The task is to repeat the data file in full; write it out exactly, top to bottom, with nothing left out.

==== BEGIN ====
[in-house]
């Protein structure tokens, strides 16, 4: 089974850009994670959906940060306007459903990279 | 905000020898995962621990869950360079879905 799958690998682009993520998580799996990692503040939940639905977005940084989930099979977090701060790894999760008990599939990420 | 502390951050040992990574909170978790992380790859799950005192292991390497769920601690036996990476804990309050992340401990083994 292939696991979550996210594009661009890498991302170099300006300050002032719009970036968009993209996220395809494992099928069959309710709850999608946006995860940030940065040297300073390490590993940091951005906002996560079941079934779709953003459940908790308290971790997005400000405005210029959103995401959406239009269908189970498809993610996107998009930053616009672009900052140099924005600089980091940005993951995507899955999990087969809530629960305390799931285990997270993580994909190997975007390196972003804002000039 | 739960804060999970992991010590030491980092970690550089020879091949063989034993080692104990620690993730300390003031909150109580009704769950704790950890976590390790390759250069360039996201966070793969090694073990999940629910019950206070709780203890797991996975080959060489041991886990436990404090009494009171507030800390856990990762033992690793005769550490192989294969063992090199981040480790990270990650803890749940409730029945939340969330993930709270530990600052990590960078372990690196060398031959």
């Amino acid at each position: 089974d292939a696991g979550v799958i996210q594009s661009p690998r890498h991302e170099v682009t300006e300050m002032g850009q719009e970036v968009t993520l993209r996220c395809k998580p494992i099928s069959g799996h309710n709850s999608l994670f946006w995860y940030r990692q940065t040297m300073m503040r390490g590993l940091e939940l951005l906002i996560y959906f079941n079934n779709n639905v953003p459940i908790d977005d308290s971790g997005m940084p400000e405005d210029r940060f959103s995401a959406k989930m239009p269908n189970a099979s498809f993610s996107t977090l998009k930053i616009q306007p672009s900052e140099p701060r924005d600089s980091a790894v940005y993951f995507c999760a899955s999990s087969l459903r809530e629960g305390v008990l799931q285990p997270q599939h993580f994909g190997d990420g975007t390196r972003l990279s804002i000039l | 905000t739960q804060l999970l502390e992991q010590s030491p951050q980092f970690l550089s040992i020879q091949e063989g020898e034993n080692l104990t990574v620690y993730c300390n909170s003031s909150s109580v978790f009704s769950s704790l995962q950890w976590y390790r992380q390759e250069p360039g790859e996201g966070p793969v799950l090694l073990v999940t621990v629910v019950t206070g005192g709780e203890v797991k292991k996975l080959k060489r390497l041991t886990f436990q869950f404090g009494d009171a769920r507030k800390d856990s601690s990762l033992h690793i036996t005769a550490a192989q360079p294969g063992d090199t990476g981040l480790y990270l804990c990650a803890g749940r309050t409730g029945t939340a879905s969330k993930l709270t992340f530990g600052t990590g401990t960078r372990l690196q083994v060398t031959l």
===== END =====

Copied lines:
[in-house]
């Protein structure tokens, strides 16, 4: 089974850009994670959906940060306007459903990279 | 905000020898995962621990869950360079879905 799958690998682009993520998580799996990692503040939940639905977005940084989930099979977090701060790894999760008990599939990420 | 502390951050040992990574909170978790992380790859799950005192292991390497769920601690036996990476804990309050992340401990083994 292939696991979550996210594009661009890498991302170099300006300050002032719009970036968009993209996220395809494992099928069959309710709850999608946006995860940030940065040297300073390490590993940091951005906002996560079941079934779709953003459940908790308290971790997005400000405005210029959103995401959406239009269908189970498809993610996107998009930053616009672009900052140099924005600089980091940005993951995507899955999990087969809530629960305390799931285990997270993580994909190997975007390196972003804002000039 | 739960804060999970992991010590030491980092970690550089020879091949063989034993080692104990620690993730300390003031909150109580009704769950704790950890976590390790390759250069360039996201966070793969090694073990999940629910019950206070709780203890797991996975080959060489041991886990436990404090009494009171507030800390856990990762033992690793005769550490192989294969063992090199981040480790990270990650803890749940409730029945939340969330993930709270530990600052990590960078372990690196060398031959």
């Amino acid at each position: 089974d292939a696991g979550v799958i996210q594009s661009p690998r890498h991302e170099v682009t300006e300050m002032g850009q719009e970036v968009t993520l993209r996220c395809k998580p494992i099928s069959g799996h309710n709850s999608l994670f946006w995860y940030r990692q940065t040297m300073m503040r390490g590993l940091e939940l951005l906002i996560y959906f079941n079934n779709n639905v953003p459940i908790d977005d308290s971790g997005m940084p400000e405005d210029r940060f959103s995401a959406k989930m239009p269908n189970a099979s498809f993610s996107t977090l998009k930053i616009q306007p672009s900052e140099p701060r924005d600089s980091a790894v940005y993951f995507c999760a899955s999990s087969l459903r809530e629960g305390v008990l799931q285990p997270q599939h993580f994909g190997d990420g975007t390196r972003l990279s804002i000039l | 905000t739960q804060l999970l502390e992991q010590s030491p951050q980092f970690l550089s040992i020879q091949e063989g020898e034993n080692l104990t990574v620690y993730c300390n909170s003031s909150s109580v978790f009704s769950s704790l995962q950890w976590y390790r992380q390759e250069p360039g790859e996201g966070p793969v799950l090694l073990v999940t621990v629910v019950t206070g005192g709780e203890v797991k292991k996975l080959k060489r390497l041991t886990f436990q869950f404090g009494d009171a769920r507030k800390d856990s601690s990762l033992h690793i036996t005769a550490a192989q360079p294969g063992d090199t990476g981040l480790y990270l804990c990650a803890g749940r309050t409730g029945t939340a879905s969330k993930l709270t992340f530990g600052t990590g401990t960078r372990l690196q083994v060398t031959l």